Yes, we cut social spending. And it was the Reagan Administration that proposed declaring ketchup a vegetable in school lunches long before the Obama Administration tried to declare pizza a vegetable — personally I think pizza as a vegetable is my kind of vegetable.

Defense spending of the 1980s knew no limits. And we did nothing to pay for it. By 1984 and early 1985 so many Republicans were alarmed that they tried to box Reagan in on the 1985 and 1986 budgets. Instead they bought the promise of trust me, it will all work out. (Reagan later said that he regretted all the red ink in his authorized biography by Lou Cannon).

The theory was that if we cut taxes and the economy grew then magic would happen: so much money would come in via taxes on the new economic growth that balance would be achieved. George H. Bush called this voodoo economics back in 1980 when campaigning against Reagan.  Yet, Bush, when faced with his own balancing act, chose to raise taxes — and paid for it because in a moment of insanity had declared ‘Read my lips: no new taxes’ which he was punished for.

Anway, the grand Reagan/Laffer curve didn’t work out as predicted and Reagan gave us the basis for our national debt today, leaving office with $2.7 trillion in red ink — even though he blasted Carter for leaving us barely $300 billion in debt, which Reagan claimed he will pay off completely by 1983. Oh, well.

It was not my intent to get off on a tangent about Reagan. I like Reagan. I was a 1980 Reagan campaign staffer and he will always be Saint Ronnie to me. I love the Gipper. It is just that Reagan was human and whomever is editor of these Quotes of the Day should either read them before posting or … anyway, oh, well. Whatever.

BTW – Many conservatives hate Reagan’s biography. Seems that having warts and being human is not what we want to know about Reagan. Reagan himself, and his wife Nancy Reagan, however seem to have had no problem with the biography. One of Reagan’s strengths was pragmatism and being a realist about most things.


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Zen – When is the regulation of truth misplaced?

“There is a huge difference between journalism and advertising. Journalism aspires to truth. Advertising is regulated for truth. I’ll put the accuracy of the average ad in this country up against the average news story any time.”

– Jef Richards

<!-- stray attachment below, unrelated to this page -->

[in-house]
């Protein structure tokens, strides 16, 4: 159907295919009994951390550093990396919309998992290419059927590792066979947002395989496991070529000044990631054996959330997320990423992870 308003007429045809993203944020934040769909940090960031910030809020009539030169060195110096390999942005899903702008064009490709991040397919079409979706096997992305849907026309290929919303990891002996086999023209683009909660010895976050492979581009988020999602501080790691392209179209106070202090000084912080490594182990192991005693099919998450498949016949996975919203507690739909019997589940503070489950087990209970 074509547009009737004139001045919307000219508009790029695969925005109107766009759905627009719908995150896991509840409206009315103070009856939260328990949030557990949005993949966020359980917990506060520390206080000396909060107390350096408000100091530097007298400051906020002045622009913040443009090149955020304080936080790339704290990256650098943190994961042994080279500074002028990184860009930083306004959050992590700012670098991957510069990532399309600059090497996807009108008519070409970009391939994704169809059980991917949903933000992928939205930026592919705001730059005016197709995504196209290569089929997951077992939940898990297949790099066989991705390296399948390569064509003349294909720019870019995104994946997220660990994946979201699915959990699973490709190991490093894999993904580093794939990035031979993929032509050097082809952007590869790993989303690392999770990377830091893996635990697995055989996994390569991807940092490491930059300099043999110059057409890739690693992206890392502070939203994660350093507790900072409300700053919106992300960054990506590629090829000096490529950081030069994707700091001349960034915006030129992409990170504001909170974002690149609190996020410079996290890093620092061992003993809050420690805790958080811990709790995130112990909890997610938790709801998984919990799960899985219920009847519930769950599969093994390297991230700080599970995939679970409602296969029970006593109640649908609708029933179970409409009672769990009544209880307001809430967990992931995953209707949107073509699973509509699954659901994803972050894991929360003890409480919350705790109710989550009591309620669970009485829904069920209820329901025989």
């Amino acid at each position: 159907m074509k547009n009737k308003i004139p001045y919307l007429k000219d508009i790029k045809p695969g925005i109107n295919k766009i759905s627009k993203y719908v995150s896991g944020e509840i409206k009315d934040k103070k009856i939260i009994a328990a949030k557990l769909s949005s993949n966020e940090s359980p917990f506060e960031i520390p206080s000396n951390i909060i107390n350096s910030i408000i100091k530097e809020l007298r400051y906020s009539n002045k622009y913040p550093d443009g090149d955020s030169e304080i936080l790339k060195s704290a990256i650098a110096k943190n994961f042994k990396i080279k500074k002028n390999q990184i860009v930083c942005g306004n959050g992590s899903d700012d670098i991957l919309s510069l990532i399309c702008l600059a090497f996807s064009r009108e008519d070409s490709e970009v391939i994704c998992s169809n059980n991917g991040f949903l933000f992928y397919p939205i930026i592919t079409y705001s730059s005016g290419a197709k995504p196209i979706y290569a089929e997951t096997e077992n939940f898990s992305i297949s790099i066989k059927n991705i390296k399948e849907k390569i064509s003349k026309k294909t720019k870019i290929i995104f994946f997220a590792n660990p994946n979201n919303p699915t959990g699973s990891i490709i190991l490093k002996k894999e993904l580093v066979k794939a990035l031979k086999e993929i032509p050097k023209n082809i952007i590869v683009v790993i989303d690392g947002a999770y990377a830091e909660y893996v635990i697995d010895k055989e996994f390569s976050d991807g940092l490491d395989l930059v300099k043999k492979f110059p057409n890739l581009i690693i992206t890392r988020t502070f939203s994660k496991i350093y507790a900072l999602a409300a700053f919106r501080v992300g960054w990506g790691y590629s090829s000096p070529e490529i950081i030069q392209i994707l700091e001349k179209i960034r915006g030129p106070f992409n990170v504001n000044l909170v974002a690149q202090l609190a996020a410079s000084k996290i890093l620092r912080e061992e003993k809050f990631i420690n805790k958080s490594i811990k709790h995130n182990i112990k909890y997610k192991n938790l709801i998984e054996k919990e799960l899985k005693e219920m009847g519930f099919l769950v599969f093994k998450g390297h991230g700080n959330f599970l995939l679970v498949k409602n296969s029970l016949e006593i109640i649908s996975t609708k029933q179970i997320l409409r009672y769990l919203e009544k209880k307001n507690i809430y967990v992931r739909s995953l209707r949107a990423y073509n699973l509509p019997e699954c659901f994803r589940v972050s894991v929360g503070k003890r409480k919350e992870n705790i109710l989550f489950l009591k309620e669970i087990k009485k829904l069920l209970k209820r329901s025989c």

More Jef Richards Quotes  – Advertising Guru

Thanks to Shane Brooks for bringing this quote to my attention. Shane always finds the goodies.

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The Wit and Wisdom of Bertrand Russell

“All movements go too far. ”

“Democracy is the process by which people choose the man who’ll get the blame.”

“A hallucination is a fact, not an error; what is erroneous is a judgment based upon it.”

“Advocates of capitalism are very apt to appeal to the sacred principles of liberty, which are embodied in one maxim: The fortunate must not be restrained in the exercise of tyranny over the unfortunate.”

“Much that passes as idealism is disguised hatred or disguised love of power.”

“Boredom is… a vital problem for the moralist, since half the sins of mankind are caused by the fear of it.”

“Collective fear stimulates herd instinct, and tends to produce ferocity toward those who are not regarded as members of the herd.”

“It has been said that man is a rational animal. All my life I have been searching for evidence which could support this.”

“I would never die for my beliefs because I might be wrong.”

“The fact that an opinion has been widely held is no evidence whatever that it is not utterly absurd.”

“The trouble with the world is that the stupid are cocksure and the intelligent are full of doubt.”

From Wikipedia:

Bertrand Arthur William Russell, 3rd Earl Russell, OM, FRS (18 May 1872 – 2 February 1970), was a British philosopher, logician, mathematician, historian, and social critic.

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Political Quotes that make me crazy.

“We the people are the rightful masters of both Congress and the courts, not to overthrow the Constitution but to overthrow the men who pervert the Constitution.”
–Abraham Lincoln

So how does that work? Who gets to decide who is the perverter and who is the patriot? Who and how and when will we know? I’m pretty sure than an open, fair election could settle this.

“The spirit of resistance to government is so valuable on certain occasions, that I wish it to be always kept alive. It will often be exercised when wrong, but better so than not to be exercised at all. I like a little rebellion now and then.”
— Thomas Jefferson

So if resistance to government is valuable yet violently wrong, and God save us should a wrong-headed rebellion occur, should we just laugh it off or consider that by encouraging continuous resistance as a way of life is itself a perversion of the U.S. Constitution? Dear TJ, you are one of my heroes but this wishy-washyness about recurring rebellion being good is a bit  … let me think about it.

“Laws just or unjust may govern men’s actions. Tyrannies may restrain or regulate their words. The machinery of propaganda may pack their minds with falsehood and deny them truth for many generations of time. But the soul of man thus held in trance or frozen in a long night can be awakened by a spark coming from God knows where and in a moment the whole structure of lies and oppression is on trial for its life.”
— Sir Winston Churchill

So you meant to say ‘Stuff happens’ at the most unexpected moments? This is one of those rousing calls for eternal hope that sounds great … but only when it comes to rallying folks to your side. Sir Churchhill was one of the (mostly) good guys, although he had another side, too:

“The best argument against democracy is a five minute conversation with the average voter.”

… and Churchhill once also said:

“There are a terrible lot of lies going about the world, and the worst of it is that half of them are true.”

“Mankind must put an end to war, or war will put an end to mankind…War will exist until that distant day when the conscientious objector enjoys the same reputation and prestige that the warrior does today.” – John F. Kennedy